In pig diets, the amount of digestible calcium has a direct effect on phosphorus digestibility and the overall growth performance of the animals, according to an announcement from the University of Illinois. With more calcium, phosphorus digestibility and feed intake decrease, leading to lower-weight pigs.
For several years, University of Illinois professor Hans H. Stein in the department of animal sciences and the Division of Nutritional Sciences has been working to establish the optimum calcium-to-phosphorus ratio for pigs at various developmental stages. Recently, in an Animal Feed Science & Technology article, his research team determined that ratio for pigs weighing 50-85 kg.
“We’ve determined the ratio for heavy pigs and very young pigs, but never for this weight group. Our results confirmed what we’ve seen in other weight groups: If we overfeed calcium, the pigs won’t eat as much, and they will have lower growth performance and lower bone ash. Clearly, high calcium is detrimental to growth performance of these pigs,” Stein said.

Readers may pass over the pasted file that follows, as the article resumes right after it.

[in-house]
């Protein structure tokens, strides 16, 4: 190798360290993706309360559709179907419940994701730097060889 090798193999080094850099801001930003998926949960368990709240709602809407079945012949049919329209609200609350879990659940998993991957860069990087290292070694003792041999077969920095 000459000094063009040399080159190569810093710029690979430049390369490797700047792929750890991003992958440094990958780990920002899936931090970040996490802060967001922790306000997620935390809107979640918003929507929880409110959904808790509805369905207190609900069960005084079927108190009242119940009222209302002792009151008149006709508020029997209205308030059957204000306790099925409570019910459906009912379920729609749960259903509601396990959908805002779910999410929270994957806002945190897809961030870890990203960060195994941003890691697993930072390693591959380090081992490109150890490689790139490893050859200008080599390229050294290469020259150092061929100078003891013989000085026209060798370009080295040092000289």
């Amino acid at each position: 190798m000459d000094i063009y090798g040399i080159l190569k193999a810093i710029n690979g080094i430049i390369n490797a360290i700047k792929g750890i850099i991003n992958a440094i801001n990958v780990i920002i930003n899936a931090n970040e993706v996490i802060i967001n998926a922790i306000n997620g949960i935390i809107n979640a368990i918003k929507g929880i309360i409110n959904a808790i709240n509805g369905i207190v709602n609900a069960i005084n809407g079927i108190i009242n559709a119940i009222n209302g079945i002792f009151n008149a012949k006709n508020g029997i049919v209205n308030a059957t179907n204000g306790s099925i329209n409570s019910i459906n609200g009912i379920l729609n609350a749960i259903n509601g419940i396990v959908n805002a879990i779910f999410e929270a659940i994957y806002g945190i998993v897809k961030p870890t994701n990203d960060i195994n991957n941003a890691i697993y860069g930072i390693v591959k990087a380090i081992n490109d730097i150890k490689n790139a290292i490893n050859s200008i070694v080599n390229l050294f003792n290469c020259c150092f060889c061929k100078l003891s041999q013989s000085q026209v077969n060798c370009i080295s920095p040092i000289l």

Stein’s research team, led by doctoral student Vanessa Lagos, formulated 15 corn/soybean meal-based diets with varying calcium and phosphorus concentrations and fed them to 90 barrows (average weight 50 kg) over 30 days. Diets were formulated to contain 0.14%, 0.27% or 0.41% standardized total tract digestible (STTD) phosphorus and 0.13%, 0.25%, 0.38%, 0.50% or 0.63% STTD calcium. These values represented 50-150% of the STTD phosphorus requirement and 30-170% of the total calcium requirement, Stein said.
By the end of the 30-day trial, at which time the pigs’ average weight was 85 kg, the researchers were able to determine pig growth performance. Specifically, they quantified final bodyweight, average daily gain, gain:feed ratio and incorporation of the minerals into bone.
“Our results showed that excess calcium is detrimental to growth performance of 50-85 kg pigs if the concentration of phosphorus is at or below the requirement,” Stein said. “If you have excess phosphorus in the diet, then excess calcium is not so detrimental.”
Stein noted that most commercial diets are unlikely to provide excess phosphorus. It’s one of the most expensive nutrients and causes environmental problems when it is excreted in urine and manure.
“This study helped us confirm that we need to know the digestibility of calcium in pig diets and make sure we deliver exactly the right amount, rather than overfeeding,” he added. “Our results indicate that to assure adequate bone mineralization without affecting growth performance, the ratio of STTD calcium to STTD phosphorus should be about 1.23:1 in diets for 50-85 kg pigs.”
Stein’s co-authors include Vanessa Lagos, Carrie L. Walk and Michael R. Murphy. The research was supported by AB Vista.